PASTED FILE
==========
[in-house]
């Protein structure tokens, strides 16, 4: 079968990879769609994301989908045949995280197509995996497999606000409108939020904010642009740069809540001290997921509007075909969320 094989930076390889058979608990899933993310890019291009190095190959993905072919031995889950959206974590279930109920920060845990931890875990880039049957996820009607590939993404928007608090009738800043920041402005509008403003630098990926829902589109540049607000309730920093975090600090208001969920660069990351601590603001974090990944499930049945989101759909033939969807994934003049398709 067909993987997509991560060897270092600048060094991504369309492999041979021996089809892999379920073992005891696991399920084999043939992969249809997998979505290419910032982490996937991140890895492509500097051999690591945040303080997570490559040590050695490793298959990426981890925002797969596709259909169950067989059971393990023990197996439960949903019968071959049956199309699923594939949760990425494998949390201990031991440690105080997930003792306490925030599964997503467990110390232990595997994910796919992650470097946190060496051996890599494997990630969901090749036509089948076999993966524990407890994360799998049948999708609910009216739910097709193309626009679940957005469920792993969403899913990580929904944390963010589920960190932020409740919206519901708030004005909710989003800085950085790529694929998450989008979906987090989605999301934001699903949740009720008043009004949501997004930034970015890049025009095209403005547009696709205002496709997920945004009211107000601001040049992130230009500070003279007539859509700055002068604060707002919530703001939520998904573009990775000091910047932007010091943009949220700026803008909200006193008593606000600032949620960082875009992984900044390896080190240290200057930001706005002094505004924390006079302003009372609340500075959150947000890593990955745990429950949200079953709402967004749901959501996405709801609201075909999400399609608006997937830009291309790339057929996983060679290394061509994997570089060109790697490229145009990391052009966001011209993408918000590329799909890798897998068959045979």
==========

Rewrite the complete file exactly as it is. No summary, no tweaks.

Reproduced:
[in-house]
């Protein structure tokens, strides 16, 4: 079968990879769609994301989908045949995280197509995996497999606000409108939020904010642009740069809540001290997921509007075909969320 094989930076390889058979608990899933993310890019291009190095190959993905072919031995889950959206974590279930109920920060845990931890875990880039049957996820009607590939993404928007608090009738800043920041402005509008403003630098990926829902589109540049607000309730920093975090600090208001969920660069990351601590603001974090990944499930049945989101759909033939969807994934003049398709 067909993987997509991560060897270092600048060094991504369309492999041979021996089809892999379920073992005891696991399920084999043939992969249809997998979505290419910032982490996937991140890895492509500097051999690591945040303080997570490559040590050695490793298959990426981890925002797969596709259909169950067989059971393990023990197996439960949903019968071959049956199309699923594939949760990425494998949390201990031991440690105080997930003792306490925030599964997503467990110390232990595997994910796919992650470097946190060496051996890599494997990630969901090749036509089948076999993966524990407890994360799998049948999708609910009216739910097709193309626009679940957005469920792993969403899913990580929904944390963010589920960190932020409740919206519901708030004005909710989003800085950085790529694929998450989008979906987090989605999301934001699903949740009720008043009004949501997004930034970015890049025009095209403005547009696709205002496709997920945004009211107000601001040049992130230009500070003279007539859509700055002068604060707002919530703001939520998904573009990775000091910047932007010091943009949220700026803008909200006193008593606000600032949620960082875009992984900044390896080190240290200057930001706005002094505004924390006079302003009372609340500075959150947000890593990955745990429950949200079953709402967004749901959501996405709801609201075909999400399609608006997937830009291309790339057929996983060679290394061509994997570089060109790697490229145009990391052009966001011209993408918000590329799909890798897998068959045979």